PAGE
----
Monday 17 August 2015

A new book, Recreating an Age of Reptiles, coming this Autumn

Twitter and Facebook followers will be aware that teases of new artwork and allusions to a second book form the majority of my recent social media output. Today, the teases stop and the covers are coming off : Recreating an Age of Reptiles, a collection of my recent palaeoartworks, is due out later this year. I'm really thrilled to see enthusiasm from the online community for this project. Every time I mention this book I have someone ask a question or two about content, availability etc. With that in mind, I thought I'd provide some answers via a quick FAQ. I'll do my best to answer any further queries in the comments below.

1. So, what is this exactly?
Recreating an Age of Reptiles is a print-on-demand collection of my palaeoart from the last few years. Encouraged by a very positive social media response to the question of 'would people buy a book of my stuff?', I've been putting it together throughout the summer. The focus is on art, not text, and most of the latter focuses on the artwork more than the palaeobiology of the depicted animals. As I often attempt at this blog, it would be great to try to tackle both the scientific and artistic angles simultaneously, but there just isn't enough room for in-depth scientific discussion of each image. That said, I'm sure certain images will form the focus of articles here eventually.

2. How much new stuff is in there?
There's just over 60 images in the book, being a mix of new and old, with the bulk of it forming revised images from the last few years. Some of the revisions are substantial, but they're almost all to do with technique and colours: the compositions are very similar to the original versions. There are a bunch of completely new images in there too: giant vampire squids, the 'new look' Hatzegopteryx, Repenomammus and others. I've held back, or only partly revealed, many of those images, so hopefully there'll be plenty of surprises to even regular readers.

3. Any sketches or concept work?
Alas, no. To be honest, I don't really have any: working digitally removes a lot of need for dedicated drafting and conceptualising. I have included some older versions of concepts which have been redrafted several times where I think their evolution is particularly interesting.

4. What sort of format will this be in?
Pending some sort of formatting disaster with test versions, expect a full-colour, letter-sized (8.5 × 11", or 216 × 279 mm), soft-bound volume with 100 pages. I'm printing copies with Lulu, the same company that printed All Yesterdays and the Cryptozoologicon, so check those titles for an indication of quality (if you don't have copies of these, rest assured it's pretty good. Also, go buy those books! They're great, and All Yesterdays is a definite must-have if you're interested in my volume).

Draft cover art for what the kids are already calling RecARep.
5. Will there be a hardback version?
Sorry, no. I'd love to have a one too, but the costs are prohibitive for large, full-colour print on demand hardbacks. We're talking c. £100 for a 100 page volume - no-one should be spending that amount of money on a 100 page book. If anyone knows a way around this, I'm all ears, but I have no plans to pursue hardbacks at the moment.

6. What will this cost?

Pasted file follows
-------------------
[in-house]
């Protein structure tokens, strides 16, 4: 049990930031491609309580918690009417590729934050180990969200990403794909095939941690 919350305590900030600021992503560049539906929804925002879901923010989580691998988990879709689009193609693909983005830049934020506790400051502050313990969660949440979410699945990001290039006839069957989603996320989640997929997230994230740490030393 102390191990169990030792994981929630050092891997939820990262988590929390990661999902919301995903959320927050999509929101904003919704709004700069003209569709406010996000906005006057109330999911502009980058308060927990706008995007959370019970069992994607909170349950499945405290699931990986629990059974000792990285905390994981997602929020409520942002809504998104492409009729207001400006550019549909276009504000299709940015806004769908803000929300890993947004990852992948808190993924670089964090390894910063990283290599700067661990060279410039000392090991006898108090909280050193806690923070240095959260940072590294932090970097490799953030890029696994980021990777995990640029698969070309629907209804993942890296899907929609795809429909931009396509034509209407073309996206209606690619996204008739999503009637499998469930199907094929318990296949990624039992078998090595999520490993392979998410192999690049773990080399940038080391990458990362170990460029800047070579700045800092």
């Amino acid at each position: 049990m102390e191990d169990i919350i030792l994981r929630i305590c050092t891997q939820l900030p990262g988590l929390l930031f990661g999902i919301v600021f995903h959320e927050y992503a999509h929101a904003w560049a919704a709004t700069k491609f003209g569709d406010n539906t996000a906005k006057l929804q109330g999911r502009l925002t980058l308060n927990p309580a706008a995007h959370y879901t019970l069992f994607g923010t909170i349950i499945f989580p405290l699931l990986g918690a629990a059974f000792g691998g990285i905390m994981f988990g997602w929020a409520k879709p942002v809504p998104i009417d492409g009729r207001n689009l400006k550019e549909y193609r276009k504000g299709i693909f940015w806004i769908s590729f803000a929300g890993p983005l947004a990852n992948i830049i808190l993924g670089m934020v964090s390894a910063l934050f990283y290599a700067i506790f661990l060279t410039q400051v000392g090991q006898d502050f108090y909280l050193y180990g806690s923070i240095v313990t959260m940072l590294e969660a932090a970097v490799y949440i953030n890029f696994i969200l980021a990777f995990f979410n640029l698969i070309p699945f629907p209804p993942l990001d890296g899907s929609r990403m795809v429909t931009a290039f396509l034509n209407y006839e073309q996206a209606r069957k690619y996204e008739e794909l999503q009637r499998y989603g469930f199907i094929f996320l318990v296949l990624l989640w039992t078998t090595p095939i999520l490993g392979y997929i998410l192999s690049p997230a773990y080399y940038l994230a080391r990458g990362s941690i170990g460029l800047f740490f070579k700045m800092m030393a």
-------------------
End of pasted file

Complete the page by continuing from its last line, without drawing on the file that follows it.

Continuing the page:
The likely pricetag is going to be £20-25 for each book. I know that's a little on the steep side, but the reality of print on demand is that each book costs nearly £20 just to produce - the profit margin here is not huge. Books published on a larger scale are made cheaper through bulk economy: alas, that's not an option here. That is, unless any publishers are reading and want to sign me up for a cushy deal...

7. Will there be a cheaper electronic version?
I expect so, although my focus is getting the physical version sorted first. An ebook should be available soon after.

8. 'Age of Reptiles'? What do you think this is, the 1950s?
A number of people have commented on the the title of this book, wondering why I've chosen the term 'Age of Reptiles' when it has connotations to more archaic views of many Mesozoic animals. There are a number of reasons I went for this title, not the least being that the world really doesn't need another tome entitled "[Something something] dinosaurs and other prehistoric creatures".

Firstly, the focus of the book is not just dinosaurs, or even Mesozoic archosaurs. These animals dominate, but there's sufficient other taxa in there to warrant a title which doesn't overtly emphasise specific groups of animals. Secondly, the term 'Age of Reptiles' accurately describes the time period covered in the book, it being popular parlance for 'Mesozoic'. Given the dream that a book like this might sell a few copies outside a hardcore palaeontology demographic, it seemed sensible to use phraseology which is widely understood. Thirdly, 'Age of Reptiles' resonates within palaeoart, it being the title of Zallinger's seminal 1947 Peabody Museum mural as well as Ricardo Delgado's Age of Reptiles graphic novels. The latter was a big influence on my childhood art, a fact not lost on me when choosing the title. Finally, our advances in dinosaur palaeontology in the last few decades have not stopped dinosaurs being members of Reptilia (the turtle, lizard + archosaur clade): ergo, the title is scientifically sound. I'm sticking with it.

9. Will there be signed copies?
Possibly. I'll figure that out later.

10. When is it out?
There's not a specific date yet, and the honest answer is 'when it's done'! All being well, that won't be very long off: there's some text to finish and proofing to do, and then we're good. I'm aiming for copies to be available mid-late Autumn.

Right, that should do for now - I'm happy to field any additional questions in the comments below, or on Twitter, Facebook etc. Thanks to all who've given their support thus far, and needless to say, there'll be updates soon.